License to Wed (2007) / Comedy-Romance

MPAA Rated: PG-13 for sexual humor and language
Running time: 90 min.

Cast: John Krasinski, Mandy Moore, Robin Williams, Eric Christian Olsen, Christine Taylor, Josh Flitter, DeRay Davis, Peter Strauss, Grace Zabriskie, Roxanne Hart
Director: Ken Kwapis
Screenplay: Kim Barker, Tim Rasmussen, Vince Di Meglio

Review published July 12, 2007

Another Ben Stiller-esque comedy that sees a man lose his nerve time and again by being subjected to a force that only he can see the evil of, while everyone else thinks he's the one that's ill mannered.  License to Wed is a one-joke premise that wears out its welcome early, and though not entirely unwatchable, it never rises above its mediocrity to distinguish itself from the plethora of also-rans in the emasculated male comedy genre.  Although cast chemistry is always an ambiguous thing to gauge in a film review, you won't find many who won't agree that the chemistry between the two lovebird leads is thoroughly lacking.  It's hard to feel that these two should be together when they don't really exude that "would die for the other" attitude that they are supposed to espouse, being the couple madly in love. 

The perfect couple in question, Ben (Krasinski, Shrek the Third) and Sadie (Moore, American Dreamz), are set to get married.  Sadie wants to honor her family tradition by getting hitched in the family church, St. Augustine's, where 100% of the couples have been married without divorce.  The only available slot within the next two years happens to be in three weeks, which they reluctantly accept, although on one condition:  the couple has to undergo a program whereby the two get to know one another in other capacities to ensure that they are truly meant to be together.  The wacky minister, Reverend Frank (Williams, Night at the Museum), presiding over the trial has a few rules: they both have to write their own wedding vows, they must attend and participate in all the pre-nup functions, and there is to be absolutely no sex until marriage henceforth.  As Sadie plays along with the games, Ben becomes increasingly irritable that the Rev. Frank appears to be intentionally driving a wedge between the couple by making his do and say things to anger his fiancé.  Soon, the two engage in a tug-of-war that may cost Ben his marriage.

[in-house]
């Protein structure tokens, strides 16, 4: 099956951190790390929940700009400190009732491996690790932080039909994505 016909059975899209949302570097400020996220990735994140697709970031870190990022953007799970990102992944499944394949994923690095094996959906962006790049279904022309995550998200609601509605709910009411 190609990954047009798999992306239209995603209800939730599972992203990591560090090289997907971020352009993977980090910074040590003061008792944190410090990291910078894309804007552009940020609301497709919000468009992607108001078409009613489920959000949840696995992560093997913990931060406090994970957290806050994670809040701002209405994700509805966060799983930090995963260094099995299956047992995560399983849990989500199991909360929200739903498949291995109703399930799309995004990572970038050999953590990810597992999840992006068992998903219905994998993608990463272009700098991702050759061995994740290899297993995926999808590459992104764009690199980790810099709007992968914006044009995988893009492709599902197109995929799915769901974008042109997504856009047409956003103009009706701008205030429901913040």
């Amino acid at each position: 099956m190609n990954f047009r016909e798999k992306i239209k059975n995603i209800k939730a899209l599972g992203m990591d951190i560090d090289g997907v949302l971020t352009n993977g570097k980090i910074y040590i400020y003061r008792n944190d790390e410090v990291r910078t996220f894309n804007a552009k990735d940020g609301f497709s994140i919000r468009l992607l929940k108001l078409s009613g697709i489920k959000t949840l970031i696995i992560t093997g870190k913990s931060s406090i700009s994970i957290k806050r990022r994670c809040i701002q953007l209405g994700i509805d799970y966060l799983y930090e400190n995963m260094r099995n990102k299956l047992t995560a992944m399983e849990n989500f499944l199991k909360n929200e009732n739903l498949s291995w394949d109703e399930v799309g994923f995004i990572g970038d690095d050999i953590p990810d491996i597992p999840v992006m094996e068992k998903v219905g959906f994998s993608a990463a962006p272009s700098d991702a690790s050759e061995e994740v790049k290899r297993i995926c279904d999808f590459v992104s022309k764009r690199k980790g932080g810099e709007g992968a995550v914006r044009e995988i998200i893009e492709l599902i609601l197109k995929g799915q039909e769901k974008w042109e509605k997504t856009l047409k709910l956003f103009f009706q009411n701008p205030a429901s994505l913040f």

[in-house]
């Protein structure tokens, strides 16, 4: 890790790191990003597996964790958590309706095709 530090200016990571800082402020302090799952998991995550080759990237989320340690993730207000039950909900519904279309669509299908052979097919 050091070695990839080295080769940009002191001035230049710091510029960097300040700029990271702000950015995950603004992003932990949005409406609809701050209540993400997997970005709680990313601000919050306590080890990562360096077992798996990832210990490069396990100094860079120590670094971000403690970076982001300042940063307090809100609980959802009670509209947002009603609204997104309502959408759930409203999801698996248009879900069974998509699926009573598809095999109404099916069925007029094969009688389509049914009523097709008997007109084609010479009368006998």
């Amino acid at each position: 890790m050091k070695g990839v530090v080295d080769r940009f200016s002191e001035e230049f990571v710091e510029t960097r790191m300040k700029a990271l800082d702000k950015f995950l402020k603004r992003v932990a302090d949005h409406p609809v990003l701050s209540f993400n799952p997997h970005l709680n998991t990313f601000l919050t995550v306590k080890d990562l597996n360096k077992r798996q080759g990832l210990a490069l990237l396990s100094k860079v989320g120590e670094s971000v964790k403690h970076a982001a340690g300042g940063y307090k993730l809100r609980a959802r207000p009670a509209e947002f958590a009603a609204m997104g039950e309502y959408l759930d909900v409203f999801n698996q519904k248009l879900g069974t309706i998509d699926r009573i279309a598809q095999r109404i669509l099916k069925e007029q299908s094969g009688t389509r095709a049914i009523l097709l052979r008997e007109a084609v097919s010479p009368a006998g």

Here's where I regurgitate my time-honored rule of thumb when it comes to films starring Robin Williams, but it proves true once again:  Robin Williams in a drama = good, Robin Williams in a comedy = bad.  Robin Williams continues to be in films that not only aren't funny, but he also isn't very funny in them.  His role here alternates between bland and strange, and we never really see him as a real character -- he's always Robin Williams in a preacher's collar, except not that funny.  John Krasinski, while not bad in his role, is virtually inconsequential in the comedy department.  Mandy Moore fares little better, and it doesn't do the film any good that her role is written so as to paint her character as a self-centered idiot who will go along with anything, regardless of the people it may jeopardize. 

I won't say the film is devoid of amusement, but it does feature a few scenes that are meant to be funny, but are more disturbing than anything else, and make us dislike the characters we're supposed to be rooting for.  One plot contrivance has the couple taking care of robot babies that cry, poop and pee like real babies do, with the punch line to the whole experiment being a department store tantrum on Ben's part where he smashes the mechanical kid mercilessly until its head pops off (to the astonished looks of those around him who are not aware it's a fake kid). 

Then there is a scene meant to foster trust between the couple where Sadie is blindfolded and Ben, in the backseat of a car, tells her what to do as she drives.  Not only is this scene not funny, but we wonder what value there is in jeopardizing the lives of innocent pedestrians, with whom they have several near run-ins, for the sake of a needless experiment by a supposed man of God.  I haven't even mentioned the preacher prying to squeeze out Ben and Sadie's sexual escapades, or a game of catch where the reverend is out to intentionally maim Ben, rather unapologetically joking about busting his nose though a mock healing ceremony.  What an a-hole!

Romantic comedies are the easiest kinds of movies for film critics to review.  All we have to ask ourselves are two questions: is it funny, and is it romantic?  With gags that fizzle more than they fire and characters that we care just as little in seeing together as when they drift apart, it's a safe bet that License to Wed is a failure in both major departments, and consequently, it provides only momentary distractions rather than true entertainment value. 

Qwipster's rating:

©2007 Vince Leo